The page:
Customers wear pandemic masks while waiting to order at Red's Eats, a popular lobster roll stand, Wednesday in Wiscasset. Credit: Robert F. Bukaty / AP

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Another 24 new coronavirus cases have been reported in Maine, health officials said Thursday.

Thursday’s increase brings the total coronavirus cases reported in Maine to 3,737. Of those, 3,334 had been confirmed positive, while 403 were classified as “probable cases,” according to the Maine Center for Disease Control and Prevention.

Maine CDC spokesperson Robert Long said investigators determined 10 previously reported confirmed and “probable” cases did not involve the coronavirus nor Mainers, so were removed from the cumulative total, meaning there was a net increase of 14 cases.

No new deaths were reported Thursday, leaving the statewide death toll at 118. Nearly all deaths have been in Mainers over age 60.

So far, 378 Mainers have been hospitalized at some point with COVID-19, the illness caused by the coronavirus. Of those, 12 people are currently hospitalized, with eight in critical care and three on ventilators.

Meanwhile, 23 more people have recovered from the coronavirus, bringing total recoveries to 3,239. That means there are 380 active and “probable” cases in the state, down from 389 on Wednesday.

Here’s the latest on the coronavirus and its impact on Maine.

— “The Maine Center for Disease Control and Prevention is examining whether an outbreak at the Presque Isle Walmart is associated with construction workers at the store, said Maine CDC Director Dr. Nirav Shah in a briefing Thursday.” — David Marino Jr., BDN

—“The pandemic has taken a bite out of Maine’s seasonal rental and hotel markets, but it is not hurting real estate prices at all. There is growing anecdotal evidence that, as happened after the 9/11 terror attacks, urban dwellers from out of state are snapping up properties in Maine. That is not yet showing up in the latest data, but prices are on the rise, and industry experts expect that that will continue as more people decide to move to Maine.” — Fred Bever, Maine Public

—“Maine saw new jobless claims drop sharply last week to the lowest they have been since mid-March when the coronavirus pandemic reached the state.” — Christopher Burns, BDN

—“Organizations that work with low-income renters are gearing up for a rash of eviction filings as Maine courts begin dealing with cases next month for the first time since mid-March, a moratorium from federally funded housing programs expires and the weekly $600 boost to unemployment benefits ends. But the wave of eviction filings might not materialize immediately, as attorneys for landlords say they don’t have clients eager to kick tenants out of their buildings for unpaid rent.” — Judy Harrison, BDN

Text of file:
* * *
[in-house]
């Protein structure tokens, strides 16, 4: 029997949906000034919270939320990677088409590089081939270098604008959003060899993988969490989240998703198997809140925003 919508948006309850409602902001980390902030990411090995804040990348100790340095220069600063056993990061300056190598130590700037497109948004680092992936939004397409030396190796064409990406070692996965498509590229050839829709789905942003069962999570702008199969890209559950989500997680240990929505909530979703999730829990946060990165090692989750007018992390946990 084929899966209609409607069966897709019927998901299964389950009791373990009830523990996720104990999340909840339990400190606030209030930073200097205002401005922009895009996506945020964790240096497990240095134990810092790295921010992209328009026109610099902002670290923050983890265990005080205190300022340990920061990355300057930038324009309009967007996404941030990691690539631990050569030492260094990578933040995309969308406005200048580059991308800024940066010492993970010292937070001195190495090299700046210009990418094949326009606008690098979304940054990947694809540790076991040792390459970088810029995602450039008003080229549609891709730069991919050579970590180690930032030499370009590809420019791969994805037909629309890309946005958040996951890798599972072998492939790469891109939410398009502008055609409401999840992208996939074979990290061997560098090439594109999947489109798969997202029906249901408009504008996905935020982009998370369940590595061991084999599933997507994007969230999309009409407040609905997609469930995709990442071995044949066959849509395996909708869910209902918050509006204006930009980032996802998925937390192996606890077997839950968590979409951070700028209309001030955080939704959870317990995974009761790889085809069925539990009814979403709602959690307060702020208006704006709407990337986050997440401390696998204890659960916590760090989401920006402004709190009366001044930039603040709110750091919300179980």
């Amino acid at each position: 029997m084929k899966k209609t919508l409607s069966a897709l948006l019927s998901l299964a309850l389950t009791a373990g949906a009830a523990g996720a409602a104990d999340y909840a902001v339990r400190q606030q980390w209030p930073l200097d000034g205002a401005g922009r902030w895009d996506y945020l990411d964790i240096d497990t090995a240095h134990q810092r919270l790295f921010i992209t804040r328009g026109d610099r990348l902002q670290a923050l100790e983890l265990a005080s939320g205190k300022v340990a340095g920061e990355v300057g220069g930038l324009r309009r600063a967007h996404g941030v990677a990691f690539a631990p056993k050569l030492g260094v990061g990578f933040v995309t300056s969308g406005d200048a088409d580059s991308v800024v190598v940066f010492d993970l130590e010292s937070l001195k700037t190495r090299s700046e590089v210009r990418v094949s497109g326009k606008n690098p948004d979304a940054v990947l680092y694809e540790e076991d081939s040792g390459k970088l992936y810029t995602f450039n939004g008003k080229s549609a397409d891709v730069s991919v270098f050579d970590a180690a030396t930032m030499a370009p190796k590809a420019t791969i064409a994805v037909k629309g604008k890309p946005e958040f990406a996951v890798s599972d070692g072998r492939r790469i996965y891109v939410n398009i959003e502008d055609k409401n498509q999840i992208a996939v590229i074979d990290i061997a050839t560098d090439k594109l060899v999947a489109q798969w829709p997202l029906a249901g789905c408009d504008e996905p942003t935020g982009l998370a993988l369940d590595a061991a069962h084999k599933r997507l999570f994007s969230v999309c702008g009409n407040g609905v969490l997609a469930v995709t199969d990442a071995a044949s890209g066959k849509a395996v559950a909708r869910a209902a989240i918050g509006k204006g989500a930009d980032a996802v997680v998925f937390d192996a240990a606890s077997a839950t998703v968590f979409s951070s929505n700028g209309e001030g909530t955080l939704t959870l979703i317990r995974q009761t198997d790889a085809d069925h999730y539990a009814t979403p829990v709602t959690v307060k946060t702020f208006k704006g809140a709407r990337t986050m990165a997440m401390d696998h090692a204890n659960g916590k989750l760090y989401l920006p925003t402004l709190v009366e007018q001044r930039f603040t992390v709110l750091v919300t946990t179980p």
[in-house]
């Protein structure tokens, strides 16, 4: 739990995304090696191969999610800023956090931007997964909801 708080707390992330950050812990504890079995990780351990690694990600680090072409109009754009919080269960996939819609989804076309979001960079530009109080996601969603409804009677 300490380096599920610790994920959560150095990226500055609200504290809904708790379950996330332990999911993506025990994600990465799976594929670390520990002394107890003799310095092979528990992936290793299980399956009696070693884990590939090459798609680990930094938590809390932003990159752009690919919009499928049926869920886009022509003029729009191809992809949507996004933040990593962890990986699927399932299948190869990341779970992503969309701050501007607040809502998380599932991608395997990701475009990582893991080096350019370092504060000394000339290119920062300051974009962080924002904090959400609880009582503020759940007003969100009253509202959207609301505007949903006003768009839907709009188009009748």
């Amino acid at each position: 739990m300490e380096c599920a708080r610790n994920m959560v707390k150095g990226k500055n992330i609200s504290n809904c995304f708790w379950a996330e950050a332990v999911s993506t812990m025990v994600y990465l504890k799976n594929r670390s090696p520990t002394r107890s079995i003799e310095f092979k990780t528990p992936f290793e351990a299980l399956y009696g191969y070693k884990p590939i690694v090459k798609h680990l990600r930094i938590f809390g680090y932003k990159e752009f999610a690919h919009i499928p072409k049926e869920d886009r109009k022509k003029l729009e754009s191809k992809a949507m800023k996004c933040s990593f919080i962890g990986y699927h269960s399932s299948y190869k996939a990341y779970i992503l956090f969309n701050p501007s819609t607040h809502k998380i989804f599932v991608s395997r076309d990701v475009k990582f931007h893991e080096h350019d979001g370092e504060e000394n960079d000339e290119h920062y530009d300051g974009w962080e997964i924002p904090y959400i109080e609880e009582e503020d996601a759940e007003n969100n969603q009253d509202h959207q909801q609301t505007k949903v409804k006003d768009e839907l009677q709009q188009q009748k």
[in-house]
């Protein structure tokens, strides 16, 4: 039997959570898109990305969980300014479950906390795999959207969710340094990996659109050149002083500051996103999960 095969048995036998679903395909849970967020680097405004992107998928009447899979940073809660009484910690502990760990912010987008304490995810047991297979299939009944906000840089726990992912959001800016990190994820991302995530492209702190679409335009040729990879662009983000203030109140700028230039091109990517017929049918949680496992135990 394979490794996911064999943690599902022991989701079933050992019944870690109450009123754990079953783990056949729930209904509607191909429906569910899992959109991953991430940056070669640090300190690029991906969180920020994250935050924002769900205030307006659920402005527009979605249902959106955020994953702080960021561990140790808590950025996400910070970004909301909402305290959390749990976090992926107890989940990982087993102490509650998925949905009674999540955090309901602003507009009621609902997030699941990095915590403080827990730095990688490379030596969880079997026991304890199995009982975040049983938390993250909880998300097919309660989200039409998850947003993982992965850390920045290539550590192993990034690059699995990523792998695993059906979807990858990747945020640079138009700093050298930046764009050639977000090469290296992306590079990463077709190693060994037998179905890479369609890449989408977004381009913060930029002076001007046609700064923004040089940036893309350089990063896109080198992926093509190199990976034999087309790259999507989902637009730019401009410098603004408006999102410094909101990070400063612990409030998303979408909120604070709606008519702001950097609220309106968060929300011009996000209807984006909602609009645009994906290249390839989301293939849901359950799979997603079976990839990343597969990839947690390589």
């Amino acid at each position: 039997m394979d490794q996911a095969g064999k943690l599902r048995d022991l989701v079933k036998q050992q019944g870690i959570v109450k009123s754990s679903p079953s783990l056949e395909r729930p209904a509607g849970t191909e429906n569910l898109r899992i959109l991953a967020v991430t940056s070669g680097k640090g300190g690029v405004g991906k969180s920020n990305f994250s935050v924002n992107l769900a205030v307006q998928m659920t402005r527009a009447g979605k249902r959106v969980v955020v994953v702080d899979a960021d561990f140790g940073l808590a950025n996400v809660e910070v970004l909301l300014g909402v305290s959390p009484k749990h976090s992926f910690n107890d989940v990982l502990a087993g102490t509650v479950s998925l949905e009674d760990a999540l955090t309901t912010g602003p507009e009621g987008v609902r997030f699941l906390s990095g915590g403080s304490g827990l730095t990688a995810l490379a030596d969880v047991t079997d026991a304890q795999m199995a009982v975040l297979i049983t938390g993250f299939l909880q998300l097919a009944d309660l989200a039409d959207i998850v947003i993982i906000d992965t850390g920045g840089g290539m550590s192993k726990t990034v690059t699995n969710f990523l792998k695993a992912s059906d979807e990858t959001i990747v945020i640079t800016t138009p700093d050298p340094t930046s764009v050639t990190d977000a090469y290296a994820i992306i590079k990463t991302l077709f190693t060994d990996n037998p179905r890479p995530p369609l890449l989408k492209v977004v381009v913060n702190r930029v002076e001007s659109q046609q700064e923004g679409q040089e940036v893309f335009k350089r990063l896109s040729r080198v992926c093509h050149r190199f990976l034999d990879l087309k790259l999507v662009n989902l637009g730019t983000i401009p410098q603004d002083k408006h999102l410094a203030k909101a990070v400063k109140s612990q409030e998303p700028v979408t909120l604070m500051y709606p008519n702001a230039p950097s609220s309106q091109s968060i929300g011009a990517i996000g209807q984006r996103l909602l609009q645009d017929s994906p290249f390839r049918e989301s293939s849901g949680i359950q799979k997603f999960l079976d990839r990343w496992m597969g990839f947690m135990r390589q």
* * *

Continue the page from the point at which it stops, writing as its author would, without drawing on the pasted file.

—“The Bangor School Department is not planning to have every student back in school full time this fall even if the state’s health markers allow it. Superintendent Betsy Webb outlined the school department’s reopening plans to the Bangor School Committee at a Wednesday night meeting.” — Eesha Pendharkar, BDN

—“Jennifer Craig was checking into the Waldo County YMCA recently when she heard the front desk phone ring twice in the span of just a few minutes. Both calls were from members who were canceling their memberships. They weren’t outliers, either. The calls started in March, when the facility shut its doors because of the pandemic, and haven’t slowed since its June reopening. Employees were hesitant to disclose how many of the roughly 4,200 members have canceled — but it’s a lot, they said.” — Abigail Curtis, BDN

—“UMaine-Machias on Tuesday announced that it was suspending its varsity athletics programs for a minimum of three years. The announcement stunned UMaine-Machias athletes and staff alike.” — Pete Warner, BDN

As of Thursday evening, the coronavirus has sickened 4,026,288 people in all 50 states, the District of Columbia, Puerto Rico, Guam, the Northern Mariana Islands and the U.S. Virgin Islands, as well as caused 144,032 deaths, according to Johns Hopkins University of Medicine.